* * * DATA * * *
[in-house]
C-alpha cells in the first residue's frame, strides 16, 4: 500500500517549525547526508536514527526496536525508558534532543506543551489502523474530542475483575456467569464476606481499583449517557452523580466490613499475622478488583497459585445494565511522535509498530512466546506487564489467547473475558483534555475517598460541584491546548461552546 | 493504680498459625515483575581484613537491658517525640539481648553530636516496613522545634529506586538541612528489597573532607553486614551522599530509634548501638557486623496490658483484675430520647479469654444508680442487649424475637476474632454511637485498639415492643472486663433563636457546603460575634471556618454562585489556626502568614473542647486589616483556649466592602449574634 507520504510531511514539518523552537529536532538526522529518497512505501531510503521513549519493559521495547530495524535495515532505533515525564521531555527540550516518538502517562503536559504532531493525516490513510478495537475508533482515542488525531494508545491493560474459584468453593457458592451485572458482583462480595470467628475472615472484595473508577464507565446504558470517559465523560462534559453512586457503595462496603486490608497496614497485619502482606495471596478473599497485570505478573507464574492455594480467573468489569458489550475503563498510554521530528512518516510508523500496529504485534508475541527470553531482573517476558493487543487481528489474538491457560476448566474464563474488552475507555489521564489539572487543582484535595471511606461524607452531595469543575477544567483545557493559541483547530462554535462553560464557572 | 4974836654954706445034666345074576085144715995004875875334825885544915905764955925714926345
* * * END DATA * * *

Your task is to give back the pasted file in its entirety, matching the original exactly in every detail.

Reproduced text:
[in-house]
C-alpha cells in the first residue's frame, strides 16, 4: 500500500517549525547526508536514527526496536525508558534532543506543551489502523474530542475483575456467569464476606481499583449517557452523580466490613499475622478488583497459585445494565511522535509498530512466546506487564489467547473475558483534555475517598460541584491546548461552546 | 493504680498459625515483575581484613537491658517525640539481648553530636516496613522545634529506586538541612528489597573532607553486614551522599530509634548501638557486623496490658483484675430520647479469654444508680442487649424475637476474632454511637485498639415492643472486663433563636457546603460575634471556618454562585489556626502568614473542647486589616483556649466592602449574634 507520504510531511514539518523552537529536532538526522529518497512505501531510503521513549519493559521495547530495524535495515532505533515525564521531555527540550516518538502517562503536559504532531493525516490513510478495537475508533482515542488525531494508545491493560474459584468453593457458592451485572458482583462480595470467628475472615472484595473508577464507565446504558470517559465523560462534559453512586457503595462496603486490608497496614497485619502482606495471596478473599497485570505478573507464574492455594480467573468489569458489550475503563498510554521530528512518516510508523500496529504485534508475541527470553531482573517476558493487543487481528489474538491457560476448566474464563474488552475507555489521564489539572487543582484535595471511606461524607452531595469543575477544567483545557493559541483547530462554535462553560464557572 | 4974836654954706445034666345074576085144715995004875875334825885544915905764955925714926345